Gol has 1.7 billion reais in cash and reported a deficit of 141 million reais from its operations after deducting capital expenses, data compiled by Bloomberg show.
“Failure to obtain a waiver would result in an acceleration of debt, which Gol would struggle to repay given its liquidity position,” Paul Marty, a credit analyst at Spread Research Ltd. in Lyon, France, said in an e-mail.
Competition in Brazil’s air-travel market is increasing after demand doubled in the past decade.
Azul Linhas Aereas Brasileiras SA, started by JetBlue Airways Corp. founder David Neeleman in 2008, bought Trip Linhas Aereas in May, making the combination Brazil’s third-biggest airline by market share. In July, Chile’s Lan Airlines completed the acquisition of TAM, creating Latam Airlines, the world’s biggest carrier by market value.
Gol’s share of Brazil’s air travel market fell 3 percentage points to 33.9 percent in the 12 months through October. That compares with gains of 1.5 percentage points for TAM and half that much for Trip Linhas Aereas, according to government data.
Paul Kakinoff, the former head of automaker Audi AG in Brazil, became Gol’s chief executive officer in July, taking over from founder Constantinto de Oliveira Jr. The airline announced last month it will eliminate 850 jobs and return 20 Boeing 737 jets as it shuts down Webjet, which it bought in 2011 for 96 million reais.
The company plans to take its Smiles mileage-program unit public in the second half of 2013, a person familiar with the transaction told Bloomberg News Aug. 15. The move could help stem the fall in the bond market, according to Jansen Moura, a fixed-income analyst at BCP Securities LLC in Rio de Janeiro.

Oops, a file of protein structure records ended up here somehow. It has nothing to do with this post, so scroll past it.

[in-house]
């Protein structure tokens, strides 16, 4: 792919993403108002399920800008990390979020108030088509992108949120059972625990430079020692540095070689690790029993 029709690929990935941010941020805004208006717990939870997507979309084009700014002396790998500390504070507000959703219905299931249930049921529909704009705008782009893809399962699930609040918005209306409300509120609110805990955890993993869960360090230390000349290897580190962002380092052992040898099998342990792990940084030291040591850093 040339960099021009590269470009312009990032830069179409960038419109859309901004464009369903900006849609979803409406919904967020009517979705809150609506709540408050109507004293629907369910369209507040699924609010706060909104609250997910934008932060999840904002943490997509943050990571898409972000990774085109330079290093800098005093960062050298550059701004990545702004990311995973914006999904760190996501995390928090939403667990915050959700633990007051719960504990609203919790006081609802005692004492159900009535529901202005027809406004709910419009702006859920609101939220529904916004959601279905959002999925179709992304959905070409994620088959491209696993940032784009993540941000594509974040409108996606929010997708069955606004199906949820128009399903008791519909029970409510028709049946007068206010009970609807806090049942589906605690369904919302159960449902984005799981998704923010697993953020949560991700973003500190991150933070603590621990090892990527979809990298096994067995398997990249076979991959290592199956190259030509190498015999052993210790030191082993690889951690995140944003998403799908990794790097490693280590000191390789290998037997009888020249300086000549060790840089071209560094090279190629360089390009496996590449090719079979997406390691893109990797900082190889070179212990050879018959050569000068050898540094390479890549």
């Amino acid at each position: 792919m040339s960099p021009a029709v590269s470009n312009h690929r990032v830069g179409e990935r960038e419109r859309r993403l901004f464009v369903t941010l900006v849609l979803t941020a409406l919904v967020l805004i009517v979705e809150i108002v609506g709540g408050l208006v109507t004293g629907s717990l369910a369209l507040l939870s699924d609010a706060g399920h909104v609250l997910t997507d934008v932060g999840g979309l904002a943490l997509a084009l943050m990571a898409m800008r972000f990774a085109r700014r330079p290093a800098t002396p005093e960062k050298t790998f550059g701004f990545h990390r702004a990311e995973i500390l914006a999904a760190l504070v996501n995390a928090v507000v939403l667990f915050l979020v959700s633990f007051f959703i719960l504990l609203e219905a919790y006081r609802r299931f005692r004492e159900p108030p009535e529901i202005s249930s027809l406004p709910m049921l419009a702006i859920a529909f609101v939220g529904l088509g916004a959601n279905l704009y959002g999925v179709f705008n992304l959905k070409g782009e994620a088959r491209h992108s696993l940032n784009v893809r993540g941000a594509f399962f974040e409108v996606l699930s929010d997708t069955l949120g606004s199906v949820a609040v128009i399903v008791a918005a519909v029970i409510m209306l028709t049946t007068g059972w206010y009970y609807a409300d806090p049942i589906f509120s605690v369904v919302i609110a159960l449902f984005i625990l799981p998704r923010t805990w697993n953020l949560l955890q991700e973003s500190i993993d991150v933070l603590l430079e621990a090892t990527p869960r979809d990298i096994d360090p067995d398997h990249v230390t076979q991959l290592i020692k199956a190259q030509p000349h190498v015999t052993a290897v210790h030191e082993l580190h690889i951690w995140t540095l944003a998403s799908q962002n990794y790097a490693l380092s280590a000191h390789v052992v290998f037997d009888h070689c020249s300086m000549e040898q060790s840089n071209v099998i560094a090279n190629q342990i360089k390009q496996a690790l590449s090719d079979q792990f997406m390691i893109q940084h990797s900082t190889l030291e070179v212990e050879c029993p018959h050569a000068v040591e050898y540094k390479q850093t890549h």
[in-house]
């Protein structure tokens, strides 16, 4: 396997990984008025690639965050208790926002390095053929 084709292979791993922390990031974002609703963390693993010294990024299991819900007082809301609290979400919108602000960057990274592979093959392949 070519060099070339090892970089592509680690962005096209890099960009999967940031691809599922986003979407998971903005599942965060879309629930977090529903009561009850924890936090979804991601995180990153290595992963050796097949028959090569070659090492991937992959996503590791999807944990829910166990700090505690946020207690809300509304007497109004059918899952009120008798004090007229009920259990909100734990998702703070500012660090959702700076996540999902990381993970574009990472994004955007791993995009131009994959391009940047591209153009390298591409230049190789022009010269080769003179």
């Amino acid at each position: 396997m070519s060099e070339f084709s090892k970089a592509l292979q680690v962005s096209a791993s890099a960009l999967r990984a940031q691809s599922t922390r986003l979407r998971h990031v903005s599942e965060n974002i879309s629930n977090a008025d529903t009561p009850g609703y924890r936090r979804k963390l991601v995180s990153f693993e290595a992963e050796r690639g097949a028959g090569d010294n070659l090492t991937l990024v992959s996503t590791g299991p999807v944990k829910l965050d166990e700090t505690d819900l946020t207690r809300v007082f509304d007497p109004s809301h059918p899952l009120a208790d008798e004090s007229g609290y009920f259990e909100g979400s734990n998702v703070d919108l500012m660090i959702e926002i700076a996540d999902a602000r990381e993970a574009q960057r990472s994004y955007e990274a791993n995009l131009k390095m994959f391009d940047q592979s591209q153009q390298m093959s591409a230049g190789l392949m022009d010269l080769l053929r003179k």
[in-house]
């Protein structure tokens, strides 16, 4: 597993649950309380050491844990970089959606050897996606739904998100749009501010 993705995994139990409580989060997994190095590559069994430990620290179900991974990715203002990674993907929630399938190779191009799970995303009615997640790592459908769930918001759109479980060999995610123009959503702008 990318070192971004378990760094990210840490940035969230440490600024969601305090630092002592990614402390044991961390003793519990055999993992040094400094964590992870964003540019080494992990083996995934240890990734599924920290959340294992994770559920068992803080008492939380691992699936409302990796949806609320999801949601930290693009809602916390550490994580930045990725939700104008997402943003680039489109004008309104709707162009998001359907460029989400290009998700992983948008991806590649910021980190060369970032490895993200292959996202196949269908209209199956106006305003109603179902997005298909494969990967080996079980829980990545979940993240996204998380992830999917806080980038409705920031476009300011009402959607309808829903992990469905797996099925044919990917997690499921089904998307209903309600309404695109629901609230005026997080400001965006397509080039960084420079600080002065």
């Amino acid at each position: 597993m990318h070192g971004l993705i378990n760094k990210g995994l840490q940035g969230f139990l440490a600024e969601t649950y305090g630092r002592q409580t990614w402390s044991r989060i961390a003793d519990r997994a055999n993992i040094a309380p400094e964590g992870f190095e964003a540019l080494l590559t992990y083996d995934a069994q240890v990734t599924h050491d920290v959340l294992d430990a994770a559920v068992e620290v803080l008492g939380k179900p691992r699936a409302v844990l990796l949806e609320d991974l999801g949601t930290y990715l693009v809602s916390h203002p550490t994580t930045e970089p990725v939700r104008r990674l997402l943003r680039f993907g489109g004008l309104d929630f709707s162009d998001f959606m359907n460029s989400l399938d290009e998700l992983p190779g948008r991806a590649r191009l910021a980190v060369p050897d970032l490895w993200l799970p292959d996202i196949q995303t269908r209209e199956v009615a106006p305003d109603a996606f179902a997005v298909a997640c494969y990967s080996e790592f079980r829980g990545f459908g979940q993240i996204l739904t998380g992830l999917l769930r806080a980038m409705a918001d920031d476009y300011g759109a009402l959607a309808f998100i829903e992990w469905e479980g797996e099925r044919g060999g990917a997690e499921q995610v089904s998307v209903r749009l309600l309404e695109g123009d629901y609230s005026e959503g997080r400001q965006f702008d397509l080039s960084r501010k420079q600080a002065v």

“I see management doing everything they can and everything that’s necessary,” he said in a telephone interview. “In the near future, the big positive trigger would be the spinoff of the mileage program.”
The extra yield investors demand to own Brazilian government dollar bonds instead of U.S. Treasuries rose four basis points, or 0.04 percentage point, to 139 basis points yesterday in New York, according to JPMorgan Chase & Co.
The cost of protecting Brazilian bonds against default for five years added three basis points to 103 basis points. Credit- default swaps pay the buyer face value in exchange for the underlying securities or the cash equivalent if a borrower fails to adhere to its debt agreements.
The real gained 0.1 percent to 2.0693 per dollar. Yields on interest-rate futures contracts due in January 2014 rose six basis points to 7.14 percent.
Gol plans to cut domestic capacity by as much as 4.5 percent this year to increase its profitability. In the past 12 months, Gol lost 6.35 cents in operating income for every dollar of revenue, data compiled by Bloomberg show. Latam has made 5.04 cents in operating income per dollar of sales.
“They’re going through a very difficult, competitive, economic time,” CreditSight’s King said. “They grew too fast, they have to pull back and consolidate.”
Editors: Brendan Walsh and Robert Jameson.